Friday, December 16, 2011

Fearless, Hitchens style.

It was about four or five years ago that the boys and I happened to be stuck indoors on a grey, rainy afternoon of the sort that makes you question whether or not the sun will ever actually reappear. You know them: those winter days when the notion that Persephone has been spirited away makes perfect sense. Or, the sort of day during which it seems impossible to not launch yourself headlong from the end of the couch and into your brother’s midsection for no particular reason other than he responded “Did SO!”

Or then again, maybe the cabin fever induced brawl that ensued wasn’t really triggered by a Seasonal Affective Disorder-y event, but rather the maddeningly low level of discourse in which the two little knuckleheads were engaged. It was, after all, an argument that was unwinnable: who deserved time with the Xbox more. In this intellectual battle of less than titanic proportions there were assertions made about the character of the opposing sibling, refutations, counter arguments about the inherent lameness of said sibling, and then retaliatory ad hominem attacks.

It was, in short, rather like watching pundits on cable news in their never ending  race to the bottom of the intellectual pile. Which, it must be said, is why today’s loss of Christopher Hitchens was so unfortunate.

He was an iconoclast who was by turns contrarian, baffling and often maddening, but always intellectually fearless. Early on he was a member of the International Socialists, and yet by the last couple of decades of his life Hitchens spent much of his time decrying what he saw as a soft Western response to the rise of Islamofascism and supporting America's military adventures. All the while, mind you, he remained a staunch “antitheist” and saw himself as a standard bearer of traditional Enlightenment values. Go figure.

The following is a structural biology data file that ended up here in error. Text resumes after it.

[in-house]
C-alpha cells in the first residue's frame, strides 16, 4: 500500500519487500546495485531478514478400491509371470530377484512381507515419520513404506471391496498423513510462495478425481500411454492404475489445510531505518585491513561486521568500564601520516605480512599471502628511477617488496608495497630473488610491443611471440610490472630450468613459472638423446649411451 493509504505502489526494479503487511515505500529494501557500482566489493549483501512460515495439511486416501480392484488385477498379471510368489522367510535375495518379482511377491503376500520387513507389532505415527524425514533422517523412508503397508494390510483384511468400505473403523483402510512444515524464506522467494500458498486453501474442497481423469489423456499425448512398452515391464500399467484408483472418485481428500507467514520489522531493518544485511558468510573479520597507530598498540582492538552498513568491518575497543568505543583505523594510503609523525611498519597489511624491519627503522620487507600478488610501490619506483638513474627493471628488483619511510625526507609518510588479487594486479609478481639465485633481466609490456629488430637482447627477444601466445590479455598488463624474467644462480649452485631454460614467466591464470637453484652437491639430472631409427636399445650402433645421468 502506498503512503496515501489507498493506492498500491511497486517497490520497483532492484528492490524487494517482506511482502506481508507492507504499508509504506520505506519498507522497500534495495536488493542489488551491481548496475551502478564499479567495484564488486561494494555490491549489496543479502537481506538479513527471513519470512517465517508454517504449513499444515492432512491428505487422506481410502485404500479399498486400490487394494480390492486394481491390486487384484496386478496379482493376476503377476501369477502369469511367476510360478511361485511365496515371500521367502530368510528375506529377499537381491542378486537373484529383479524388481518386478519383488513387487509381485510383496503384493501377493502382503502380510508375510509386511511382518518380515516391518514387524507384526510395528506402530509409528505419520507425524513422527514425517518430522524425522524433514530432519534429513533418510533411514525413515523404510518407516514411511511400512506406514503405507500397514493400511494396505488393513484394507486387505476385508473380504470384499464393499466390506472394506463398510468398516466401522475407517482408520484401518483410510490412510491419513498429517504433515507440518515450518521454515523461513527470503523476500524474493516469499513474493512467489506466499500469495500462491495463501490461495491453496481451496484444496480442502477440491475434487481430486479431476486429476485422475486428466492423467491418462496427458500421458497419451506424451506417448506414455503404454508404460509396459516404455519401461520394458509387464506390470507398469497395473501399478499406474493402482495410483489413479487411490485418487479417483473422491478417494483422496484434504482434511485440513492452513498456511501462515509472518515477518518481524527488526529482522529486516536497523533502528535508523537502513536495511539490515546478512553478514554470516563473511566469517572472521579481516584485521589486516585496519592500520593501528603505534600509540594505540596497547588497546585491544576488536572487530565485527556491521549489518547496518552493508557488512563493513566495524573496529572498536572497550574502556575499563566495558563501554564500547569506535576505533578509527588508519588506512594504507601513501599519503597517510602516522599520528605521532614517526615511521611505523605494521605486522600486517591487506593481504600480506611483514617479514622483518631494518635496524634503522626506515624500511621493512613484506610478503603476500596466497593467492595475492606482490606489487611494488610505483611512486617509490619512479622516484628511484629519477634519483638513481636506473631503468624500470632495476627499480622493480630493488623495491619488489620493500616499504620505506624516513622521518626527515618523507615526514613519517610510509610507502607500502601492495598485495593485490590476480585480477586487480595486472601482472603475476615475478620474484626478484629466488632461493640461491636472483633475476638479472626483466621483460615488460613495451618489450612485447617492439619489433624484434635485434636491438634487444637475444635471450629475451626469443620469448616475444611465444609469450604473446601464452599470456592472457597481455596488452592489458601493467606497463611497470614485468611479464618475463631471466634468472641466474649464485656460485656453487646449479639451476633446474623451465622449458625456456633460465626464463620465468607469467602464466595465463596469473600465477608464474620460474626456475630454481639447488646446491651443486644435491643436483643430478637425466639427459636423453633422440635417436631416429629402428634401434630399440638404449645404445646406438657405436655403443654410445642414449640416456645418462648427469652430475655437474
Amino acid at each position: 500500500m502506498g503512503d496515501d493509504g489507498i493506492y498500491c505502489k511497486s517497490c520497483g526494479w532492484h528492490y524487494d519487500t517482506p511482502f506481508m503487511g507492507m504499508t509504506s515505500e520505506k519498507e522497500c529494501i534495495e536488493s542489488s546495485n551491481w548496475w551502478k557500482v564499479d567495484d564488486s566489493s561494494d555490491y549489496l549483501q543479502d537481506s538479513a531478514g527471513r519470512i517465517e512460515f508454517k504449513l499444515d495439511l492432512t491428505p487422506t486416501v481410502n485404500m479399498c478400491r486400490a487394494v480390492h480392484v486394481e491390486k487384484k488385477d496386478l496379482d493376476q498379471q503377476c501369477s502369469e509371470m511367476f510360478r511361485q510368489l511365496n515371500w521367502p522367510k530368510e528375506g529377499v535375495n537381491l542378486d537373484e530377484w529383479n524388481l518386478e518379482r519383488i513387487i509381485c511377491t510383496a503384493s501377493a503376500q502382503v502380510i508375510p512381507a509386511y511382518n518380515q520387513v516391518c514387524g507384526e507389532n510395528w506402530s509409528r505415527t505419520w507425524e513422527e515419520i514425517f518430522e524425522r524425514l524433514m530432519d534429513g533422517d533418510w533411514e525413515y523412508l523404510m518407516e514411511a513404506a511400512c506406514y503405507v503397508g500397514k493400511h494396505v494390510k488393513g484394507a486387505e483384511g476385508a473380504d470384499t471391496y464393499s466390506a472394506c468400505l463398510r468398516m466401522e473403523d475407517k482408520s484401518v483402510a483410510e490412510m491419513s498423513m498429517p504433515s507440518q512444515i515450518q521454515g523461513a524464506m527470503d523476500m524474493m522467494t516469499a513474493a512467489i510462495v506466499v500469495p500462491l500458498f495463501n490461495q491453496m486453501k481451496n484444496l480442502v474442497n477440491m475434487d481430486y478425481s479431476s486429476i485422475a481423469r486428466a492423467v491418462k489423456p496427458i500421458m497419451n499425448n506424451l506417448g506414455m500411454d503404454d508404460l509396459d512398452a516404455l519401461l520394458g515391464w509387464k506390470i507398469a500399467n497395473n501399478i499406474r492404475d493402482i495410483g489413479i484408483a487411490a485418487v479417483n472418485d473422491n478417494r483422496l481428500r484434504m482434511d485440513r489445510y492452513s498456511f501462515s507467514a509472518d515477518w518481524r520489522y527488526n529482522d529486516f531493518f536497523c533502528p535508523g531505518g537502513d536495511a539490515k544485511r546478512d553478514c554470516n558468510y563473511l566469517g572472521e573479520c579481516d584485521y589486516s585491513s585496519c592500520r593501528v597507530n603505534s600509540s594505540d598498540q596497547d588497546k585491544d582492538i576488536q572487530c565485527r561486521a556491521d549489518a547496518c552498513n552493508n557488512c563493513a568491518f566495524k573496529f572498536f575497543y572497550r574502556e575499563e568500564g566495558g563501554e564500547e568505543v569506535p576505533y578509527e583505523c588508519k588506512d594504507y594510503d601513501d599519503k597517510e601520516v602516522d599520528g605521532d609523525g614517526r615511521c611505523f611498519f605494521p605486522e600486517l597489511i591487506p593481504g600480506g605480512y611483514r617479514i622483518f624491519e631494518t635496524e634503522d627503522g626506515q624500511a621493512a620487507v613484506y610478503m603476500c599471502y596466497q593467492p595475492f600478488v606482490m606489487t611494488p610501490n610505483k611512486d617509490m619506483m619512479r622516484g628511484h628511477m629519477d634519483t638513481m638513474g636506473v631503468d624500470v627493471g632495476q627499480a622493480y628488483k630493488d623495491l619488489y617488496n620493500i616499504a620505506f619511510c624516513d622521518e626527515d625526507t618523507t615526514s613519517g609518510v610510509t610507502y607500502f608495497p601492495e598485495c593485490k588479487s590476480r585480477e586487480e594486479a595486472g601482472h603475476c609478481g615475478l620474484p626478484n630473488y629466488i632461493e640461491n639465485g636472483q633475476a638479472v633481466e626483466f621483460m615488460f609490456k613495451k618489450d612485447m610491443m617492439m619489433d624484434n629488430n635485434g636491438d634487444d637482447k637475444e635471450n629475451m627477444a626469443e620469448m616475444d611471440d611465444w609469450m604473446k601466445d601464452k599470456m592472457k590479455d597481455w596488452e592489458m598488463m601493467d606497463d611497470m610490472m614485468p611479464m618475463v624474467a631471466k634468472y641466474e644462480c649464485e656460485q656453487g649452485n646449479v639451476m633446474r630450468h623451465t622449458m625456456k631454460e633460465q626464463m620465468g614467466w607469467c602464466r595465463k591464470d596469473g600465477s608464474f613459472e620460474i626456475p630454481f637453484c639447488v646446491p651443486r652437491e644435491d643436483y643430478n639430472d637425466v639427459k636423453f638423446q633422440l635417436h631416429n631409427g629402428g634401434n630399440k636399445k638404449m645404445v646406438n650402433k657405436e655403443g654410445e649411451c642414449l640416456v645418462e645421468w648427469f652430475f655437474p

As my boys have grown I’ve always done my best to make sure that they not only think critically about the world around them, but how to. By asking questions, and by forging relationships with those who are willing to listen to questions. By talking to kids with whom they disagree. By taking positions contrary to what they’re saying over dinner just to see what they’ve got.

In short, I’d be proud to have my boys grow up to be as fearless as Hitchens. Maybe just with a little less of the drinking, smoking and self inflicted cancer. You get the idea.

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